You can politely say ‘No’ to field sobriety tests

On Behalf of | Jan 24, 2018 | Drunk Driving Charges |

You may be like other New York residents who feel as though they can’t say “no” to a police officer. It is true that you can’t refuse some of an officer’s requests, such as to exit your vehicle, but there are some requests with which you don’t have to comply, such as participating in field sobriety tests.

More than likely, the officer will attempt to convince you that you should participate in these tests. The officer may try to make it seem as though you do not have a choice, but just remember that it’s voluntary. As long as you remain calm and polite, you may want to continue to let the officer know that you will not take part in field sobriety tests.

Why don’t they tell you it is voluntary?

The simple answer to that question is that it makes a police officer’s job easier if you submit to field sobriety tests. The subjectivity of these tests means that many people “fail” them due — at least in part — to an officer’s preconceived notion that you are impaired. Otherwise, he or she wouldn’t have asked you to participate in the testing.

Officers require probable cause to arrest you for DUI. Field sobriety tests help to establish that requirement. The results often depend on the subjectivity of the officer. Unless you tell the officer that you suffer from some physical ailment that could affect your ability to successfully complete the testing, he or she will probably not ask. In fact, if you do have a condition that you believe would prevent you from “passing” the tests, you should refuse to participate in them.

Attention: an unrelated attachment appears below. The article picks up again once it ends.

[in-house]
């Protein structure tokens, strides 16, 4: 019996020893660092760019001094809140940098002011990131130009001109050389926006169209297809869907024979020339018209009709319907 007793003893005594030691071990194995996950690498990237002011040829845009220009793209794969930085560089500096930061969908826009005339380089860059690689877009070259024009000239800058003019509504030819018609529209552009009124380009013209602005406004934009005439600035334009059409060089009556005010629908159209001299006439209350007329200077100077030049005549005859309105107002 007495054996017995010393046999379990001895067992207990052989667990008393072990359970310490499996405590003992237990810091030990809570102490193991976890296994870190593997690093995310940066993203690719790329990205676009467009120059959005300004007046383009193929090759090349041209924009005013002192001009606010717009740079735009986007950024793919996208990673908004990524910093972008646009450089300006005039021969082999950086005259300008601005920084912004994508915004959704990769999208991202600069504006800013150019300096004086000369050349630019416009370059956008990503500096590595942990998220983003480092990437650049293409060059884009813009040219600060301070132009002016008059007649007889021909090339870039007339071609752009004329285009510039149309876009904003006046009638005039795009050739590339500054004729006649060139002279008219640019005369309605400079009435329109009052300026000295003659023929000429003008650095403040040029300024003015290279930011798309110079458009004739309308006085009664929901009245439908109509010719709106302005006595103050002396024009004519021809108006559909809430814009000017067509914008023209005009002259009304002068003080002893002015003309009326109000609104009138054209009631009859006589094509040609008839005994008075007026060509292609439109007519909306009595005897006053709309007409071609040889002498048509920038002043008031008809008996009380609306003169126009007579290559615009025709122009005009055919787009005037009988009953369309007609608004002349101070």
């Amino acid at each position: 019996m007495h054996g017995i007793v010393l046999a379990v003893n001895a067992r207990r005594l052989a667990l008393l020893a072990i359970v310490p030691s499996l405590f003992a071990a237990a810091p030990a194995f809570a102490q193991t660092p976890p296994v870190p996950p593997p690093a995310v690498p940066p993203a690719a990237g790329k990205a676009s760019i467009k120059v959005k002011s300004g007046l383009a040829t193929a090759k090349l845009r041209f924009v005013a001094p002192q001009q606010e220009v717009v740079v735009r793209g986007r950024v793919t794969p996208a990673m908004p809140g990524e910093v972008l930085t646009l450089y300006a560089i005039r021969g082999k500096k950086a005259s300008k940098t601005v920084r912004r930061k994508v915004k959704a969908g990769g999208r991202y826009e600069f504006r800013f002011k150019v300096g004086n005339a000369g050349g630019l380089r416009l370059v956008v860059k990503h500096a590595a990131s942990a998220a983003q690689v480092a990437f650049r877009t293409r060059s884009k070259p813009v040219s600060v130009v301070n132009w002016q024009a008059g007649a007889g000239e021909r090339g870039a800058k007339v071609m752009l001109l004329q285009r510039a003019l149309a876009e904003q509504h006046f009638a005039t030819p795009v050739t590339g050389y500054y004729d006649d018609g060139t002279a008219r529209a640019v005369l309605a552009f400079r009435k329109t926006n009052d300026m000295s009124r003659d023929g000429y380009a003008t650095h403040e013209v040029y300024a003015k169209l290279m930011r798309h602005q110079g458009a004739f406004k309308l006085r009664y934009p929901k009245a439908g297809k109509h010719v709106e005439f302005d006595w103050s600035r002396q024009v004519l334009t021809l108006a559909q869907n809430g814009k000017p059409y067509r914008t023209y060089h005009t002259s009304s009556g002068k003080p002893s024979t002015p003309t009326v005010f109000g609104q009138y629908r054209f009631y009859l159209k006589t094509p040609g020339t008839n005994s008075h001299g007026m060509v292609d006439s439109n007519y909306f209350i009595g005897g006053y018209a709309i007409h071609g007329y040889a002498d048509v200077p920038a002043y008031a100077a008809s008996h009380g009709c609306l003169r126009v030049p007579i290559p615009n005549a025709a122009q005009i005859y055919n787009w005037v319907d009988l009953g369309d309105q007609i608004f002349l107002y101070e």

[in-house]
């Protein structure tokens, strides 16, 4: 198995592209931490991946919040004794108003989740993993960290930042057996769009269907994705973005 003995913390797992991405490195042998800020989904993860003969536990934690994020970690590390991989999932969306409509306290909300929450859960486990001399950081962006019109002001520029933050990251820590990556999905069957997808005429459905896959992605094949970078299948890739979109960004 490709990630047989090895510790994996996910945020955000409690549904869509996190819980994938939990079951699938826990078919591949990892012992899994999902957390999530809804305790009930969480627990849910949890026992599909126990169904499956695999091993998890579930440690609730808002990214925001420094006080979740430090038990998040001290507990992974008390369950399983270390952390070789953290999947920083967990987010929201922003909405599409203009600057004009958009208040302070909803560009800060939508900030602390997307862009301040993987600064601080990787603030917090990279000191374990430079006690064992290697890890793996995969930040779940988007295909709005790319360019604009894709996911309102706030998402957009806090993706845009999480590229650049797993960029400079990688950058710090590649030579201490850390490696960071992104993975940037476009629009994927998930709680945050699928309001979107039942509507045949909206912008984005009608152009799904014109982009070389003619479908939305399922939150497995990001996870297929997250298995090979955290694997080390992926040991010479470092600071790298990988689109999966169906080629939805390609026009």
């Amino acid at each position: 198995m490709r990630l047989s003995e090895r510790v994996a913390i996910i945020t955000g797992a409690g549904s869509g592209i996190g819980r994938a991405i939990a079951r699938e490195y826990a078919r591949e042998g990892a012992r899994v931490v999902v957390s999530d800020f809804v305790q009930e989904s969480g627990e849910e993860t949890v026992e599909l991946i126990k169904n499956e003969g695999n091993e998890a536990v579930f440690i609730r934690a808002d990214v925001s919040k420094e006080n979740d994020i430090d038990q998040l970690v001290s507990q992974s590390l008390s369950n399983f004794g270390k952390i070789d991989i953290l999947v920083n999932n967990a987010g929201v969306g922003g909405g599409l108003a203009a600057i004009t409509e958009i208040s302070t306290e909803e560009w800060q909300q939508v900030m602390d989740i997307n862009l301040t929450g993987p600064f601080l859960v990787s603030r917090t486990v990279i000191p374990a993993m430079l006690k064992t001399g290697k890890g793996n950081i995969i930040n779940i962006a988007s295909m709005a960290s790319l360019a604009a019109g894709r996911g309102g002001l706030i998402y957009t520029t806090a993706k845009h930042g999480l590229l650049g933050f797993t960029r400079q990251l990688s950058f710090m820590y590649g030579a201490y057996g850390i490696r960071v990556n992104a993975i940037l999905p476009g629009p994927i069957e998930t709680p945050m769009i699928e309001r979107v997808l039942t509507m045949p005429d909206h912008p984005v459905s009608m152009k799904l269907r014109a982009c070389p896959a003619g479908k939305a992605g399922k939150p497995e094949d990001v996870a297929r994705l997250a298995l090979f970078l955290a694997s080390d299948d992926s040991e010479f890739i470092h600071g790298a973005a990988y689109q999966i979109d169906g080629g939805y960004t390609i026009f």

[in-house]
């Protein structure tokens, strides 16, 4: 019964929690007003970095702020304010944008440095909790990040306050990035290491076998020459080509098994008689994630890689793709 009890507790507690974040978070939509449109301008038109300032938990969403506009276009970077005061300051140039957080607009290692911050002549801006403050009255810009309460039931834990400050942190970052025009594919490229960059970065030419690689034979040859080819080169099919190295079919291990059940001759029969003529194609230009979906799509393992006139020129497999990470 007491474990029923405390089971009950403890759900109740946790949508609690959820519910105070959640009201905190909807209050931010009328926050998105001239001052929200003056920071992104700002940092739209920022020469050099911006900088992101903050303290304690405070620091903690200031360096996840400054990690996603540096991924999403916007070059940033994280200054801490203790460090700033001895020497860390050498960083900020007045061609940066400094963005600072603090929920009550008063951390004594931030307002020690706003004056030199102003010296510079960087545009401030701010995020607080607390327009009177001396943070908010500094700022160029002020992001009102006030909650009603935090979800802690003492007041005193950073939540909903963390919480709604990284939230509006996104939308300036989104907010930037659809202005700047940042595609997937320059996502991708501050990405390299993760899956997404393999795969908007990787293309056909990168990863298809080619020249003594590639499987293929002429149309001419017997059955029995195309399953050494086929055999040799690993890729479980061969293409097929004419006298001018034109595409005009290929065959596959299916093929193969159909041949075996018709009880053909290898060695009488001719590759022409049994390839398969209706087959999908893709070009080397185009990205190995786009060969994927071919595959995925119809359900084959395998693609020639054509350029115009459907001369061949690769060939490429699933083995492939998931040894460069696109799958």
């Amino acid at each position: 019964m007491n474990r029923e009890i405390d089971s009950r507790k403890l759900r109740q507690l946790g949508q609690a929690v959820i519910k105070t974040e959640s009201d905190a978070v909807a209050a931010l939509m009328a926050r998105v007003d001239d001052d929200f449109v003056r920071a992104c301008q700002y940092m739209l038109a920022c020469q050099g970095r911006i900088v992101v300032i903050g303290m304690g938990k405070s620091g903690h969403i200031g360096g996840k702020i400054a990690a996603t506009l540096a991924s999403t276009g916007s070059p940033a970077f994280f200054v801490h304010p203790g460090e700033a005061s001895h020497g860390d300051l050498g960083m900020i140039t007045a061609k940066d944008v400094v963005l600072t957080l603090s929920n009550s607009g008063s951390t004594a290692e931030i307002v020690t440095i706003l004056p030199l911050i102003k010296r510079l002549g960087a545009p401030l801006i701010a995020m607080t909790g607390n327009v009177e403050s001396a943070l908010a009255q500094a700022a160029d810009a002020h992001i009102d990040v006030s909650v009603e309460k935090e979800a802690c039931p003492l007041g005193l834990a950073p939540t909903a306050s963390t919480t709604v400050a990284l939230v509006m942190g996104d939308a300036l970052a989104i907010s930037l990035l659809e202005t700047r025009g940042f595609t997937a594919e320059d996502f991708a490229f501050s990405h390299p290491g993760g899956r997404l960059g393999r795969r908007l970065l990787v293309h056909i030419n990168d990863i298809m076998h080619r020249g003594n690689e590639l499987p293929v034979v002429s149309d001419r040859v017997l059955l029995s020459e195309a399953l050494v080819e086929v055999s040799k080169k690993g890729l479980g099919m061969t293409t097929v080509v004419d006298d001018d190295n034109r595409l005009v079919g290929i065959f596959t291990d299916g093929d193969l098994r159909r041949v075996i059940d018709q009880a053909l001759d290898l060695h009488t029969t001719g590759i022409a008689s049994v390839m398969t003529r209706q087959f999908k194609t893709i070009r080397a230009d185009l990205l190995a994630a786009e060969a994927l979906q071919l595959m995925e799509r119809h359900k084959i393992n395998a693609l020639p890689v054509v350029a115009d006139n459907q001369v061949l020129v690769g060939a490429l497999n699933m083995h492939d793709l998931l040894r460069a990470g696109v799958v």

You don’t have to prove your innocence

No matter how much you want to prove to the officer that you aren’t impaired, it may be better for you in the long run to keep your resolve and not participate in field sobriety tests. The officer may make it seem as though you are guilty if you don’t take the tests, but you don’t have to buy into that argument. It is up to prosecutors to prove that you are guilty beyond a reasonable doubt in a court of law.

At this point, you may decide that the advice of an attorney might be beneficial. Regardless of the time of day, you may tell the officer that you would like to contact an attorney before going any further in the process. Even if the officer fails to grant that request and places you under arrest for DUI, before speaking to anyone, it may be a good idea to contact an attorney.